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Congressional bill ending government shutdown includes teacher certification provision

Teach the Vote
Teach the Vote

Date Posted: 10/17/2013 | Author: Jennifer Mitchell, CAE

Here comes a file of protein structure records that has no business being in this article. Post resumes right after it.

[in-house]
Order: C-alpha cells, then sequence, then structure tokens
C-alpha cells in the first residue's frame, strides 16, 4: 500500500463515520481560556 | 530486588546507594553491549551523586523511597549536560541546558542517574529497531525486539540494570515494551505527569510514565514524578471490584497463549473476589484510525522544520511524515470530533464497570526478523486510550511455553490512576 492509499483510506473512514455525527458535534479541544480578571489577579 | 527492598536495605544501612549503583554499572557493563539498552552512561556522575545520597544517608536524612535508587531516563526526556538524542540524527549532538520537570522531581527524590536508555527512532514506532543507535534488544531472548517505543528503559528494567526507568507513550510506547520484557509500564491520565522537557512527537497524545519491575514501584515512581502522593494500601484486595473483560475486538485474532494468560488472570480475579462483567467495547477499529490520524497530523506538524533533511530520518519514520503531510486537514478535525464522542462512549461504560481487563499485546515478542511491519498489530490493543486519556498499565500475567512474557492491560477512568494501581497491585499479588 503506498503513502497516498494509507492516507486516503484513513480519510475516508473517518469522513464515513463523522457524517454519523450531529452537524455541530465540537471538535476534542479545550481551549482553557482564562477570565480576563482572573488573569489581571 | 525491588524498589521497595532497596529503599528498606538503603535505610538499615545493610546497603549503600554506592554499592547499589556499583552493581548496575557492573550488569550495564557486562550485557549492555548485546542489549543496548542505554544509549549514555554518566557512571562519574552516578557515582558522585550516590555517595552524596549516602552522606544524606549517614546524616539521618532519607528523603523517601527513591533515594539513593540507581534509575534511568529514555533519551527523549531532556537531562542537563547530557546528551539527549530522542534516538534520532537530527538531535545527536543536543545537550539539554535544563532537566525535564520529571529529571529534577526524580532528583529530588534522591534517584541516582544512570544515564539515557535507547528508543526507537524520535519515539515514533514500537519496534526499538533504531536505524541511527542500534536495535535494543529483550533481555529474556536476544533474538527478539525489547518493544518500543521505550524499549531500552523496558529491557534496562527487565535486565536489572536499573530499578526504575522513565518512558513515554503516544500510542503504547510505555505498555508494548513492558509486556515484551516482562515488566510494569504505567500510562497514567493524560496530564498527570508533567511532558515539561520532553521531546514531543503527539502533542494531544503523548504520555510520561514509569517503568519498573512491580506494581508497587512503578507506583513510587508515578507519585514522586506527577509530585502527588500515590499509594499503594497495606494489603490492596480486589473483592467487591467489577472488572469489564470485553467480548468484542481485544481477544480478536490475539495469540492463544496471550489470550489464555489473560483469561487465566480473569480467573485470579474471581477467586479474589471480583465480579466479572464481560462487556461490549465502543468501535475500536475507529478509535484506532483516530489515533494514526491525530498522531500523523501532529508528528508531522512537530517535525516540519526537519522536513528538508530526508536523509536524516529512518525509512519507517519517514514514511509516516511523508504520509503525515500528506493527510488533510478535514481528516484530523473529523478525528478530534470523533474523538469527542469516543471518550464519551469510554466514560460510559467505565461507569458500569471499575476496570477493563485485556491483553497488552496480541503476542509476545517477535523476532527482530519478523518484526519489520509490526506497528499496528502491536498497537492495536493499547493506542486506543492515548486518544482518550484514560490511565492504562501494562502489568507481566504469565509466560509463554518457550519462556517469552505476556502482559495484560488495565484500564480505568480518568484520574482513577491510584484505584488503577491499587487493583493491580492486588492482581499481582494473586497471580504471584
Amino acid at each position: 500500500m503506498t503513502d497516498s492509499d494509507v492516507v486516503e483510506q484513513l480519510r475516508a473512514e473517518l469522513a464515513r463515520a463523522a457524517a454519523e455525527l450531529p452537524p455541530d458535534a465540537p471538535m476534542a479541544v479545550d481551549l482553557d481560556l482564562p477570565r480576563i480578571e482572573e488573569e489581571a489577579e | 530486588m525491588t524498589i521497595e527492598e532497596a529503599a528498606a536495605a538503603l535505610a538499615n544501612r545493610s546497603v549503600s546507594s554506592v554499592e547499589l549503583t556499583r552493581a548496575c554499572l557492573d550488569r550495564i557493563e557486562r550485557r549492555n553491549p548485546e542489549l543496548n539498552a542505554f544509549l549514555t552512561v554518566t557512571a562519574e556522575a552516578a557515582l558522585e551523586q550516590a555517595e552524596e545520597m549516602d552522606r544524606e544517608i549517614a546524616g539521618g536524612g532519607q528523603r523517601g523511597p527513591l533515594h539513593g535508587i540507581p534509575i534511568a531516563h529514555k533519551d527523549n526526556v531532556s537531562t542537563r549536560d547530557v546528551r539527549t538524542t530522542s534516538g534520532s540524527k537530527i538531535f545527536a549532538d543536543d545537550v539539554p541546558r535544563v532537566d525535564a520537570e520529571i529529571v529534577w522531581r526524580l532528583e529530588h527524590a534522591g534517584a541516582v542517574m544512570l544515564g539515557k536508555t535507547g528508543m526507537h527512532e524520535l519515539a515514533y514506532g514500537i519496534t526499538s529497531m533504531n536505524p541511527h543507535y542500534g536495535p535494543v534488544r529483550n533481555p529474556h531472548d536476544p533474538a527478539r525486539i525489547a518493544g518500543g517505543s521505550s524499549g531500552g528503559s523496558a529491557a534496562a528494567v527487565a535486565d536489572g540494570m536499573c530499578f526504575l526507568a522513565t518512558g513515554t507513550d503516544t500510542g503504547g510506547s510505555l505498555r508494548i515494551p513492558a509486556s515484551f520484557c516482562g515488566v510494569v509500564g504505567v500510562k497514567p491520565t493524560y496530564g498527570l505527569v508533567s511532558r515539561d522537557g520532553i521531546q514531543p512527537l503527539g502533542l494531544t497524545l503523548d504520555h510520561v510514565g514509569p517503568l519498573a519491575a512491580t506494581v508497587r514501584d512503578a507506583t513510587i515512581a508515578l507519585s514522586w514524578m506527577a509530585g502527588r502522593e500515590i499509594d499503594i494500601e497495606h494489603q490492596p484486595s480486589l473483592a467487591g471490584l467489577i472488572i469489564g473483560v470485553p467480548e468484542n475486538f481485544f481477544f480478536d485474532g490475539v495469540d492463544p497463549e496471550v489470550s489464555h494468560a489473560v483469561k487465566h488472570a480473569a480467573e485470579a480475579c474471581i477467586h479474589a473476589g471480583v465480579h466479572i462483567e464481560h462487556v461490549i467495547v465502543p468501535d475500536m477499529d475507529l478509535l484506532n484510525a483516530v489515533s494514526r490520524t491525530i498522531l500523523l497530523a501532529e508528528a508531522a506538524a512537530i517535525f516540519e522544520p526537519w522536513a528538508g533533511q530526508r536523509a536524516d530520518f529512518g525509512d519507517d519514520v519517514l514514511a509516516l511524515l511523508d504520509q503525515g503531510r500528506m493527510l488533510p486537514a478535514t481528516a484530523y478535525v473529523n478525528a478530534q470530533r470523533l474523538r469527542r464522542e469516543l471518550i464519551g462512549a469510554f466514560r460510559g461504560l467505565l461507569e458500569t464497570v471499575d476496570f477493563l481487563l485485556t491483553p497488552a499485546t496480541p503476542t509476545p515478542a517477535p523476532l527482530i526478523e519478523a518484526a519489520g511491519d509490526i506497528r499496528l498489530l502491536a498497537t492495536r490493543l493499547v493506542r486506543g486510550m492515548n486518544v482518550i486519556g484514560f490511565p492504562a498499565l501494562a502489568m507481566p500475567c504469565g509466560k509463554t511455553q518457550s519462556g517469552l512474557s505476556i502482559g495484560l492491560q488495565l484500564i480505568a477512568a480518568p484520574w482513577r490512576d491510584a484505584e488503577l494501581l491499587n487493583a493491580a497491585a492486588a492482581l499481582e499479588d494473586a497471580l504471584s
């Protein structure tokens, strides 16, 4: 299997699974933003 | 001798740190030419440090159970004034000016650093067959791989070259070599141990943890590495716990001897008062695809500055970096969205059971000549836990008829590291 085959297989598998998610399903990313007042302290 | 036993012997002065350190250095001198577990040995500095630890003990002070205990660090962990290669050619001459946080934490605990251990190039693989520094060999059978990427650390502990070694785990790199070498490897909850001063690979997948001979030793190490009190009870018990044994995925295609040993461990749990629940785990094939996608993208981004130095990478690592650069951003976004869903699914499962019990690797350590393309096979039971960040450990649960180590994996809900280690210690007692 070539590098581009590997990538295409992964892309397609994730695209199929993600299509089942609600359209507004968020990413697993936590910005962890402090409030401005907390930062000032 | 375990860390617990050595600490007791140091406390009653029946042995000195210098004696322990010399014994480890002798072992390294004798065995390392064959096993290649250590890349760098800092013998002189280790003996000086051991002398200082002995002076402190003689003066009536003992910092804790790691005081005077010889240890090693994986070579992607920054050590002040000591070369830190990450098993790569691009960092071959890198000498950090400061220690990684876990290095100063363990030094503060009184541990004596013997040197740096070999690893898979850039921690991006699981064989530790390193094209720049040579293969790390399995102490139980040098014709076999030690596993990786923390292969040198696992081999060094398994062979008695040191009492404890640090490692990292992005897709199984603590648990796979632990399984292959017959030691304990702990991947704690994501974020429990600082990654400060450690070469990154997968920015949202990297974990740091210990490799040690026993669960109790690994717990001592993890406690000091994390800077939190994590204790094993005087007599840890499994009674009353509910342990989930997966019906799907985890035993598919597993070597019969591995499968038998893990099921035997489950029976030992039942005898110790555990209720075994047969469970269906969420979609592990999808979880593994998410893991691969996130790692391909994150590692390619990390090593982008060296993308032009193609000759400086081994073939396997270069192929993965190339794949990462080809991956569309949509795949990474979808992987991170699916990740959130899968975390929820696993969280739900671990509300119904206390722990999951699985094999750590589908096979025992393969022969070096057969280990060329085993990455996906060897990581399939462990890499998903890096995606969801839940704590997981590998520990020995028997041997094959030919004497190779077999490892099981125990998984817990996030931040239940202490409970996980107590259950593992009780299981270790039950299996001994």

Last night Congress passed and President Obama signed into law a measure to end the 16-day government shutdown, provide appropriations through Jan. 15, 2014, and raise the debt ceiling through Feb. 7, 2014. As the dust settles in Washington, a few surprising provisions have been spotted in the new law. One such addition relates to the federal requirement under the Elementary and Secondary Education Act (ESEA), also known as No Child Left Behind (NCLB), that teachers be "highly qualified." As originally enacted in 2001, the NCLB's definition of a "highly qualified" teacher covered only teachers who became certified through traditional routes, excluding those who were alternatively certified. Over the past few years, Congress has adopted a number of temporary measures to enable alternatively certified teachers to be treated as "highly qualified." ATPE has supported the extension of the definition to prevent those teachers from being penalized under NCLB. Last night's bill to avert a fiscal crisis enables alternatively certified teachers to continue to be treated as "highly qualified," at least until the end of the 2015-16 school year. Although some critics of alternative pathways to teaching have objected to these extensions of the "highly qualified" definition, this latest move is good news for thousands of alternatively certified teachers in Texas, who now make up the majority of newly certified teachers in our state. Of course, the "highly qualified" teacher requirements make up only a fraction of NCLB, which is long overdue for reauthorization. The failure of Congress to overhaul the law has forced Texas and most other states to seek waivers of many outdated and impractical aspects of NCLB. Members of the education community continue to hope that Congress will act in the near future to update and improve the law through reauthorization.


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